KC4VZT's frequency fingerprint

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VE7DES
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Joined: 2013/12/23 - 23:51
KC4VZT's frequency fingerprint

I present this graph (.PNG) for KC4VZT's interest. His new 100mW beacon is performing well and is even being heard in Europe at SNR approaching -15 dB.

The frequency being reported does vary. The extremes I found fall inside a >200 Hz range, 14.096994 to 14.097210 MHz. This is wider than the WSPR band itself.

Of course this degree of scatter is due to the reporter's drift combined with the beacon's. How do we tell if the beacon is drifting for real, or just the reporters?

I obtained 1148 reports from the old database interface and sorted them, first by reporter, then by frequency. Then I graphed this data with OpenOffice, tweaking the format until I saw something I liked.

The "sawtooth" appearance was arrived at by accident and is rather informative. The prominent "teeth" are the spots from the most productive reporters. The X-width of each "tooth" varies because each reporter has uploaded a different number of spots. But all the "teeth" are basically straight ramps, with a slight excess at the higher end, and the shapes and Y-amplitudes are pretty consistent.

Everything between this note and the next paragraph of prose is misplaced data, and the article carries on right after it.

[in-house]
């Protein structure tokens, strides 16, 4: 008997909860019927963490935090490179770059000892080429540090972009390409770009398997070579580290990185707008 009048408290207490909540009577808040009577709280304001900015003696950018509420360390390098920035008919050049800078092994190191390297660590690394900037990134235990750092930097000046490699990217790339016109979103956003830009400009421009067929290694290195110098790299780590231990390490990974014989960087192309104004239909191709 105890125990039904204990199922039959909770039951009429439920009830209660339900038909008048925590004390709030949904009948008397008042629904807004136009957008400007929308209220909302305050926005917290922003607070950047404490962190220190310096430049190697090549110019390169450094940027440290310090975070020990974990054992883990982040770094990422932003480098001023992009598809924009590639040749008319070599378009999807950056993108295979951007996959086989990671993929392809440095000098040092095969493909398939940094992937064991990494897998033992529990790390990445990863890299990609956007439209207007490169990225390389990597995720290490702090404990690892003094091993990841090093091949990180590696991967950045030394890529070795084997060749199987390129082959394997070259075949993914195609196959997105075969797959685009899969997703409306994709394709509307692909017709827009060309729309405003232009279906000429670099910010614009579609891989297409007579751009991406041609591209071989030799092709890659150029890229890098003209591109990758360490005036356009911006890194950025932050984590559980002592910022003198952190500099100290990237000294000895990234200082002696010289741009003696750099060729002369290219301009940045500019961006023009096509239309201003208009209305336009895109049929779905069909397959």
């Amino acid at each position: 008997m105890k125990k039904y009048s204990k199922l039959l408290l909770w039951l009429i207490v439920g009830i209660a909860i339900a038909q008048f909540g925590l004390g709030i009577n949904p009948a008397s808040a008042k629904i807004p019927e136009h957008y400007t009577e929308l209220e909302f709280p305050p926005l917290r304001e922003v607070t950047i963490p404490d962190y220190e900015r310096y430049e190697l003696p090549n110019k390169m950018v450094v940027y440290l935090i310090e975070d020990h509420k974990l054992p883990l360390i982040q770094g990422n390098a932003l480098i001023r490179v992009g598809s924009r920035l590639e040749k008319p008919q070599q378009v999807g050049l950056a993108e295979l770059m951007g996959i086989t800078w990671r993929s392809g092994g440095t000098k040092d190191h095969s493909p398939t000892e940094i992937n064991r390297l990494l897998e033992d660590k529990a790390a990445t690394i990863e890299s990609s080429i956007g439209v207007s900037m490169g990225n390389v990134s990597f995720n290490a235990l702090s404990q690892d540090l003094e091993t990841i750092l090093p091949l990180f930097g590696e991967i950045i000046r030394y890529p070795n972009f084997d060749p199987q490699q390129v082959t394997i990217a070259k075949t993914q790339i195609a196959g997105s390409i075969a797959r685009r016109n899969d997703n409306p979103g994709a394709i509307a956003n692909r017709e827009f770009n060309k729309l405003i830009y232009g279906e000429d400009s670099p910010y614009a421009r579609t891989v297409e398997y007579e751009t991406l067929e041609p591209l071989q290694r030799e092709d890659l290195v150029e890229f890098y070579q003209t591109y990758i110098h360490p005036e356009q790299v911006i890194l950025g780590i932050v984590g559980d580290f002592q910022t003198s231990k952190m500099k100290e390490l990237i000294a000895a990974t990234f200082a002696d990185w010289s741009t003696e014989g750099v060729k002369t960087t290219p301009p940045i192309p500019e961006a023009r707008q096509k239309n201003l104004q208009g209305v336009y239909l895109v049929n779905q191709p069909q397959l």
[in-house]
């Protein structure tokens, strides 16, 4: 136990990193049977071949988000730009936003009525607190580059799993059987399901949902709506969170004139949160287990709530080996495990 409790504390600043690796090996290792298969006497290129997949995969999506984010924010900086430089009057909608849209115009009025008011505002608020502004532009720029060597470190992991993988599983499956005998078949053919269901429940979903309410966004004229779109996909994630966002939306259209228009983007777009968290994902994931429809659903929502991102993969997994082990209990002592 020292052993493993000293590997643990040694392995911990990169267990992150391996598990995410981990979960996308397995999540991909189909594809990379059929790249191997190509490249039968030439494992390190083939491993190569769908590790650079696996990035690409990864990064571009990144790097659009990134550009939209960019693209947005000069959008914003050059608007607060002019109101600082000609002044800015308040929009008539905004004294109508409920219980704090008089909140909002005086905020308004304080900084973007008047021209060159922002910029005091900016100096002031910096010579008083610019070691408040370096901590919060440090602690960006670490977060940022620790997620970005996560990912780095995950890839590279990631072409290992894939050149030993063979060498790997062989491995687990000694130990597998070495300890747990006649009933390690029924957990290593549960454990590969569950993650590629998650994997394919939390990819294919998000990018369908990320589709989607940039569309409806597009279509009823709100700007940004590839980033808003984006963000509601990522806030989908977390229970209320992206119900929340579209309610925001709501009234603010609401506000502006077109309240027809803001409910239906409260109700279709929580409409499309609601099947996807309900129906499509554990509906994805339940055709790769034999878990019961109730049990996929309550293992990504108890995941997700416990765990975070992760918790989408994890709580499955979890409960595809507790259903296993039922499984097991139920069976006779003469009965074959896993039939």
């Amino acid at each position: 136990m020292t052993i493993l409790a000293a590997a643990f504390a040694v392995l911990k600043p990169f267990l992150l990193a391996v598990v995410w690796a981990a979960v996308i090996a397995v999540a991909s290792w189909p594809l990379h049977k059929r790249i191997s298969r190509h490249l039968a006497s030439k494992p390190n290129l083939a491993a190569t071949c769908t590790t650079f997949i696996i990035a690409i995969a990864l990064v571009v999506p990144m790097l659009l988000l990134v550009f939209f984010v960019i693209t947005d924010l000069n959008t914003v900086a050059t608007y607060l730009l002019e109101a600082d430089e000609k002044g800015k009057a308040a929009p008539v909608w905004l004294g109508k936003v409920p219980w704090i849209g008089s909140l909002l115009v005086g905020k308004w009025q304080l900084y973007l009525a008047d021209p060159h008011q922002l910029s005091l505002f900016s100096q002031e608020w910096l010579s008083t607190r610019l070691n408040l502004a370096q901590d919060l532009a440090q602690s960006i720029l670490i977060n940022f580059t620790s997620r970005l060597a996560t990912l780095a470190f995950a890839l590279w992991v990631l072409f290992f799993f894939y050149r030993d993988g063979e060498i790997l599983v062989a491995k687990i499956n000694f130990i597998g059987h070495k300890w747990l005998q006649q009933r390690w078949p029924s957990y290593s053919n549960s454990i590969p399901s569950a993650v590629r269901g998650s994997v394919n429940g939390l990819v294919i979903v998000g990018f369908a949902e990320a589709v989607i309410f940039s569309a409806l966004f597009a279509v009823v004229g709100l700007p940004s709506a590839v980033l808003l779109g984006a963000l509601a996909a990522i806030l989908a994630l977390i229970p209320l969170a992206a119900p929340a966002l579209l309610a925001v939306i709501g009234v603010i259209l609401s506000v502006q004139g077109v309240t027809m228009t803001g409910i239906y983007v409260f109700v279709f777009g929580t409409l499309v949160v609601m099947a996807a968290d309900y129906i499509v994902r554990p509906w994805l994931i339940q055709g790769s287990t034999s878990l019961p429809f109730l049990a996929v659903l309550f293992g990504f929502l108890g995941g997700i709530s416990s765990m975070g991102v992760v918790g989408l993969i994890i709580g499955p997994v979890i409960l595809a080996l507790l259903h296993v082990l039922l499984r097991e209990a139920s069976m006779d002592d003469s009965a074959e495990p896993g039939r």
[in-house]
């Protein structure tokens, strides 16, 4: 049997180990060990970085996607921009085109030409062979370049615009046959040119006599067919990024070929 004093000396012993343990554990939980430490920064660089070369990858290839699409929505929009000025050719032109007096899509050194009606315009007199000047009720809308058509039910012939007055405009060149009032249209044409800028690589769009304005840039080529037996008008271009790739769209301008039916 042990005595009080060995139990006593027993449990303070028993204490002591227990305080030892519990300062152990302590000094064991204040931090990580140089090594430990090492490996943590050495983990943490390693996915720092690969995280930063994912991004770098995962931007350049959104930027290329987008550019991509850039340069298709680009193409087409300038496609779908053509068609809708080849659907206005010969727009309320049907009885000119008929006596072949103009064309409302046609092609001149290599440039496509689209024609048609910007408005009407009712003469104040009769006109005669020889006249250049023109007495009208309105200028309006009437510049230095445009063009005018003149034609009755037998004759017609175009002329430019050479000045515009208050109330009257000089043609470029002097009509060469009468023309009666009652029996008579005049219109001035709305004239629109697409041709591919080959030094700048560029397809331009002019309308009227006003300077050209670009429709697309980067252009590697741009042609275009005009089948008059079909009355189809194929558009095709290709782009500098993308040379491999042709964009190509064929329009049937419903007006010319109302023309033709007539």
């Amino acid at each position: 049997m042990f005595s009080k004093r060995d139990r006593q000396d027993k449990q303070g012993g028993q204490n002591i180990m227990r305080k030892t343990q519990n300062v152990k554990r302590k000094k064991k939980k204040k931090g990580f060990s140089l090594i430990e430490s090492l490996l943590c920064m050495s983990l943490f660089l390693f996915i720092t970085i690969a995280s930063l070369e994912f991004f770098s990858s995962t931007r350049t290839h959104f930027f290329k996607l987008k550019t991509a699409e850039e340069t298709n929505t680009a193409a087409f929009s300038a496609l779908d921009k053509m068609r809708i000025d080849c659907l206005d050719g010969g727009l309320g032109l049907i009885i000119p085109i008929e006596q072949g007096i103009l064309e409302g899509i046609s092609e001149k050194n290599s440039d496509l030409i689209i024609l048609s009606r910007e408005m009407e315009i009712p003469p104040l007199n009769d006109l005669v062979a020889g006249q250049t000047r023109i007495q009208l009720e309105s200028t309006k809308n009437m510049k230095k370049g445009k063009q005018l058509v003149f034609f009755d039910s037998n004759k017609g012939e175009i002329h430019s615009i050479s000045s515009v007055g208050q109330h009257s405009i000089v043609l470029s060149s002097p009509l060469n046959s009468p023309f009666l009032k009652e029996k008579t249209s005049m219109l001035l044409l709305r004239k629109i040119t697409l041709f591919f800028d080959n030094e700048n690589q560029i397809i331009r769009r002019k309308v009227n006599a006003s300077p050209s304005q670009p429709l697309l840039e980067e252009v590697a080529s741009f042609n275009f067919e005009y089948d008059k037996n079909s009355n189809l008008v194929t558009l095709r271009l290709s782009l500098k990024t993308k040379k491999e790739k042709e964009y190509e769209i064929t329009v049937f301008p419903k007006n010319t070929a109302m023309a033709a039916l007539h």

So the beacon is drifting in a 150 Hz range with a fairly uniform distribution.

This range is about 10 ppm. For comparison, I used to work (and hard!) to get UHF mobile radio crystals compensated for +/-5ppm over -30/+60C. My WSPR beacon, an old Icom transceiver, drifted 1 ppm in my living room which faced the sun. Newer rigs maintain considerably better than 1 ppm in temperature ranges typical of ham shacks. On 20m, I find most SSB ops tend to "channelize" themselves at 1 kHz intervals with no more than 10 Hz of pitch error. --Except during contests, when the competitors seem to revert to the days of undisciplined dial VFOs.

My post is friendly. I draw no conclusions and intend no criticism of the beacon operator.

- Dan